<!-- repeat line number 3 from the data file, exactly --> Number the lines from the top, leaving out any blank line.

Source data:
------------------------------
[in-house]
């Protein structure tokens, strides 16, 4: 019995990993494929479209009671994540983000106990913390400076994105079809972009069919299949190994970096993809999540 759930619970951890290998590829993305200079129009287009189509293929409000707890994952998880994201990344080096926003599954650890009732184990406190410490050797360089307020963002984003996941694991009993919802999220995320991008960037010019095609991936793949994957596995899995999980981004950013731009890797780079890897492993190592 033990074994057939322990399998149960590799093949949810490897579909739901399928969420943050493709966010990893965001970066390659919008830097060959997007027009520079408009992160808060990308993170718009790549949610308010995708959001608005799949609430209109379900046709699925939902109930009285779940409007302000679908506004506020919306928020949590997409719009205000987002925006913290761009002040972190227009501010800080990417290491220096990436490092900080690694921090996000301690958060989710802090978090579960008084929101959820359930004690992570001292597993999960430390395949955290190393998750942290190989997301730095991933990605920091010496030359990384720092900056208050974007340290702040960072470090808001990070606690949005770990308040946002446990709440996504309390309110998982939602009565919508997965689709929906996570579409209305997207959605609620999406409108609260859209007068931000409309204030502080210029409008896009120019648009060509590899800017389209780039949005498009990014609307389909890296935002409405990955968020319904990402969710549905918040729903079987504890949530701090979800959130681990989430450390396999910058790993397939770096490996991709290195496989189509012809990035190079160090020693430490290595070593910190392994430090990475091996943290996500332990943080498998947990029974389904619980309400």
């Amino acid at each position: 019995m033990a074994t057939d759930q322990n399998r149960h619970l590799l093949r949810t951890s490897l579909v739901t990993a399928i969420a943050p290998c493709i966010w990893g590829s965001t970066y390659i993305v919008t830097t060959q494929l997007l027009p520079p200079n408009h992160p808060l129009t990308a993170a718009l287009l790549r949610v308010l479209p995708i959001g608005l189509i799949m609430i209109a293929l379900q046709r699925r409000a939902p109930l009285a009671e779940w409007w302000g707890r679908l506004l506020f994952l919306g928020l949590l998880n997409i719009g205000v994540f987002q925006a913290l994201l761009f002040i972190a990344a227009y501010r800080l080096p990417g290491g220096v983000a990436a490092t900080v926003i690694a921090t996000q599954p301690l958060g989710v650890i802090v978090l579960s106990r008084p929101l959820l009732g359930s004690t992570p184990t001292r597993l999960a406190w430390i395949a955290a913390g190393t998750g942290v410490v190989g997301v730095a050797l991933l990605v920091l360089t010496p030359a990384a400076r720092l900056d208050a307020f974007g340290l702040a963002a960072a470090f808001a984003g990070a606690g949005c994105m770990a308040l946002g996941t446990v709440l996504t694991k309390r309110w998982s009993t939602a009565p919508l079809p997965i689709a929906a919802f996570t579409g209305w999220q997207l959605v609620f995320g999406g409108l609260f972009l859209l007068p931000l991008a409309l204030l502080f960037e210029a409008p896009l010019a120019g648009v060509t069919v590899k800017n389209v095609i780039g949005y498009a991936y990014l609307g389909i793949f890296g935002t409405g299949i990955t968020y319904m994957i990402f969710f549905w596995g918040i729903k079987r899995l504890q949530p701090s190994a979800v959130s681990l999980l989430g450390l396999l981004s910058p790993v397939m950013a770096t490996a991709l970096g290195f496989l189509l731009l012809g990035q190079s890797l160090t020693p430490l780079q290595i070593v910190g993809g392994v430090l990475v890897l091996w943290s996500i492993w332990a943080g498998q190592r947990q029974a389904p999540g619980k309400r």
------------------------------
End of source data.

């Amino acid at each position: 019995m033990a074994t057939d759930q322990n399998r149960h619970l590799l093949r949810t951890s490897l579909v739901t990993a399928i969420a943050p290998c493709i966010w990893g590829s965001t970066y390659i993305v919008t830097t060959q494929l997007l027009p520079p200079n408009h992160p808060l129009t990308a993170a718009l287009l790549r949610v308010l479209p995708i959001g608005l189509i799949m609430i209109a293929l379900q046709r699925r409000a939902p109930l009285a009671e779940w409007w302000g707890r679908l506004l506020f994952l919306g928020l949590l998880n997409i719009g205000v994540f987002q925006a913290l994201l761009f002040i972190a990344a227009y501010r800080l080096p990417g290491g220096v983000a990436a490092t900080v926003i690694a921090t996000q599954p301690l958060g989710v650890i802090v978090l579960s106990r008084p929101l959820l009732g359930s004690t992570p184990t001292r597993l999960a406190w430390i395949a955290a913390g190393t998750g942290v410490v190989g997301v730095a050797l991933l990605v920091l360089t010496p030359a990384a400076r720092l900056d208050a307020f974007g340290l702040a963002a960072a470090f808001a984003g990070a606690g949005c994105m770990a308040l946002g996941t446990v709440l996504t694991k309390r309110w998982s009993t939602a009565p919508l079809p997965i689709a929906a919802f996570t579409g209305w999220q997207l959605v609620f995320g999406g409108l609260f972009l859209l007068p931000l991008a409309l204030l502080f960037e210029a409008p896009l010019a120019g648009v060509t069919v590899k800017n389209v095609i780039g949005y498009a991936y990014l609307g389909i793949f890296g935002t409405g299949i990955t968020y319904m994957i990402f969710f549905w596995g918040i729903k079987r899995l504890q949530p701090s190994a979800v959130s681990l999980l989430g450390l396999l981004s910058p790993v397939m950013a770096t490996a991709l970096g290195f496989l189509l731009l012809g990035q190079s890797l160090t020693p430490l780079q290595i070593v910190g993809g392994v430090l990475v890897l091996w943290s996500i492993w332990a943080g498998q190592r947990q029974a389904p999540g619980k309400r």